British synth-pop band, Years & Years, have trekked across the United States this October in support of their latest album, Palo Santo. As the tour—aptly titled after the album—has begun to wind down to a close, the trio stopped at Emo’s in Austin, TX, alongside opening acts, CYN and Jess Kent.
Read More: Album Review: Palo Santo by Years & Years
From the top of the set, CYN—moniker for Cynthia Nabonzy—strutted to center stage in fitted red latex pants and matching jacket, making an instant statement that she demands attention. An energetic little firecracker, she was visibly comfortable on stage as she pranced around and shot her sly smile at the audience. Amidst her vibrant stage presence, CYN’s vocal performance also proved to impress, evident from the cheers as she flaunted her delicate pretty voice while also wailing effortlessly on the high notes, as well as venturing low in a sultry purr.
When listening to CYN’s tunes, they sound more electronic and produced, but seeing a stage performance was a treat, because the live instruments made the music more vivacious. As a unit, CYN, her guitarist/bassist and drummer emitted an edgier 90s female-fronted garage band aesthetic with added rocker tendencies. In particular, on a song such as “Alright,” the drums and her vocal melodies complemented each other well to create catchy commercial appeal.
CYN is still relatively new on the music scene after being signed to Katy Perry’s label, Unsub Records in the last year. Currently, there is room to grow and mature more as an artist. She has the foundation, the machinery, to embark on her journey, so she simply needs to continue moving forward and solidifying her sound until she finds its home.
Years & Years
Years & Years have come a long way since Music Connection first saw them in 2015 at their first South by Southwest experience. In the three years that have passed, the trio have enhanced their stage setup with the addition of backup singers, Joell and Phoebe, and drummer, Paris, as well as a mini-platform center stage; large, lit-up Palo Santo symbols posted on stands across the stage; and playful, colorful lights that bring the live show to life. All of this contributed to a perfectly cohesive and streamlined performance the ensemble could probably do in their sleep.
With two releases under the group’s belt, the set list was equal parts Communion (2015) and Palo Santo (2018), and for a solid hour and 15 minutes, with 15 songs, Years & Years maintained a nonstop upbeat momentum. They only inserted two ballads—“Eyes Shut” and “Palo Santo”—which were strategically placed to give the audience a moment to breathe, especially with “Palo Santo” following an extended instrumental dance break ending “Desire.”
It’s a challenge to not dance during a Years & Years performance. On record, each song produced by the trio is already a bop, so when a full band is added to the live show, it’s nearly impossible to sit still. Maintaining the “otherworldly” aesthetic from the album, each member, including, captivated concertgoers in a cult-like fashion with irresistible vocals and movements. From Paris’ drumbeat to Emre’s electronic drumbeat, the music thumped in each audience member’s heart and pulsated throughout every body. Moreover, every melody, harmony and dance move hypnotized the audience, which enticed them to follow suit in dancing, thus turning the nearly sold out Emo’s venue into a giant dance party.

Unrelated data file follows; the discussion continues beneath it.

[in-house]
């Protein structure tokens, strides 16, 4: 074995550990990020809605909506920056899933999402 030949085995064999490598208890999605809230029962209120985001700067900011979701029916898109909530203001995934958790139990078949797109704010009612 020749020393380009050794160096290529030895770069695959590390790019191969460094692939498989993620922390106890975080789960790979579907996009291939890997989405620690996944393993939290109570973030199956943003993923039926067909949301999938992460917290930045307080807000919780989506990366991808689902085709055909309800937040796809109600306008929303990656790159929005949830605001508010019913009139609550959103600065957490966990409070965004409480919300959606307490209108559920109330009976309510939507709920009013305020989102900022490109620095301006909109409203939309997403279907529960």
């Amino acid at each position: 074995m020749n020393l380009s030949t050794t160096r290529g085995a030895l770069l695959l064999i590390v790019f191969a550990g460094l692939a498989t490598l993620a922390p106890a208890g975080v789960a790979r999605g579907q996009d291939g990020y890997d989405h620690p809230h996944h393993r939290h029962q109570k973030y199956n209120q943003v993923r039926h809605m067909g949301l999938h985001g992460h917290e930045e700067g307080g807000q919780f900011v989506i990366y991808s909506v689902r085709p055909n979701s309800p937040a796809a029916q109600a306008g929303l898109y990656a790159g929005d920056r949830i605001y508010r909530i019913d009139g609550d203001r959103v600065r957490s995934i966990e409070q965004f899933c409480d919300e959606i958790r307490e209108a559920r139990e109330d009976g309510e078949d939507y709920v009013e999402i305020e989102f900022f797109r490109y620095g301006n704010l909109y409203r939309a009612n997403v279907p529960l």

But who is the ringleader of this dance cult? It’s none other than Olly Alexander, who consistently delivered an unforgettable vocal, dance and loveable frontman performance. As is on many of the band’s songs, Alexander showcases his vocal range, which is seemingly effortless with flying colors when translated live. Alexander’s voice rumbles with resonance in the lows and soars to the highs seamlessly, which solicited screams and cheers every time. Pair his siren-like vocals with calculated seductive dancing, and he’s the perfect cult leader for Palo Santo, who had the entire audience chant-singing “King” for the encore.
An hour and 15 minutes was not enough time to jam to Years & Years, and audiences are already waiting for the next installment in their musical career. What’s next on the list? Hot off the heels of this tour, the band will be featured on The Greatest Showman: Reimagined for the re-created “Come Alive” with English singer-songwriter, Jess Glynne, which will be released on Atlantic Records on Nov. 16. After spending much time in an isolated cabin, cultivating their latest creation, Palo Santo, Years & Years returned to the stage strong and ready for global takeover.
For more information, visit yearsandyears.com.
Text and photos by Siri Svay
* Disclaimer: The words expressed in photo blog reviews do not necessarily reflect the opinions of Music Connection Magazine.